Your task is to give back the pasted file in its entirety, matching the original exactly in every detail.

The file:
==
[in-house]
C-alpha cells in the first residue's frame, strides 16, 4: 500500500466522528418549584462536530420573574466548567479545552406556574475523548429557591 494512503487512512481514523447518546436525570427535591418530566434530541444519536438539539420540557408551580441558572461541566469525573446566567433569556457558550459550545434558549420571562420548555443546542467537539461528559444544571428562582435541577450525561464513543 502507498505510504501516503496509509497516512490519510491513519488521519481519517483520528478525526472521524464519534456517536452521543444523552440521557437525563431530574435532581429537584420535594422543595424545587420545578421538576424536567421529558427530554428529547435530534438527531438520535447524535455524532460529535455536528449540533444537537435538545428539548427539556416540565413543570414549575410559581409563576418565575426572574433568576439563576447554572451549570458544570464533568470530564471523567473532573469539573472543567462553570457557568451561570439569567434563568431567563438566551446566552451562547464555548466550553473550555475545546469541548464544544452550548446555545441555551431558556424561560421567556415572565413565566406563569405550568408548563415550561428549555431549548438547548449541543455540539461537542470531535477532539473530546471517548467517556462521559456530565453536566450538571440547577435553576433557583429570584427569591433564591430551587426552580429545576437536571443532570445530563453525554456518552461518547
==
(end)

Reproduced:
[in-house]
C-alpha cells in the first residue's frame, strides 16, 4: 500500500466522528418549584462536530420573574466548567479545552406556574475523548429557591 494512503487512512481514523447518546436525570427535591418530566434530541444519536438539539420540557408551580441558572461541566469525573446566567433569556457558550459550545434558549420571562420548555443546542467537539461528559444544571428562582435541577450525561464513543 502507498505510504501516503496509509497516512490519510491513519488521519481519517483520528478525526472521524464519534456517536452521543444523552440521557437525563431530574435532581429537584420535594422543595424545587420545578421538576424536567421529558427530554428529547435530534438527531438520535447524535455524532460529535455536528449540533444537537435538545428539548427539556416540565413543570414549575410559581409563576418565575426572574433568576439563576447554572451549570458544570464533568470530564471523567473532573469539573472543567462553570457557568451561570439569567434563568431567563438566551446566552451562547464555548466550553473550555475545546469541548464544544452550548446555545441555551431558556424561560421567556415572565413565566406563569405550568408548563415550561428549555431549548438547548449541543455540539461537542470531535477532539473530546471517548467517556462521559456530565453536566450538571440547577435553576433557583429570584427569591433564591430551587426552580429545576437536571443532570445530563453525554456518552461518547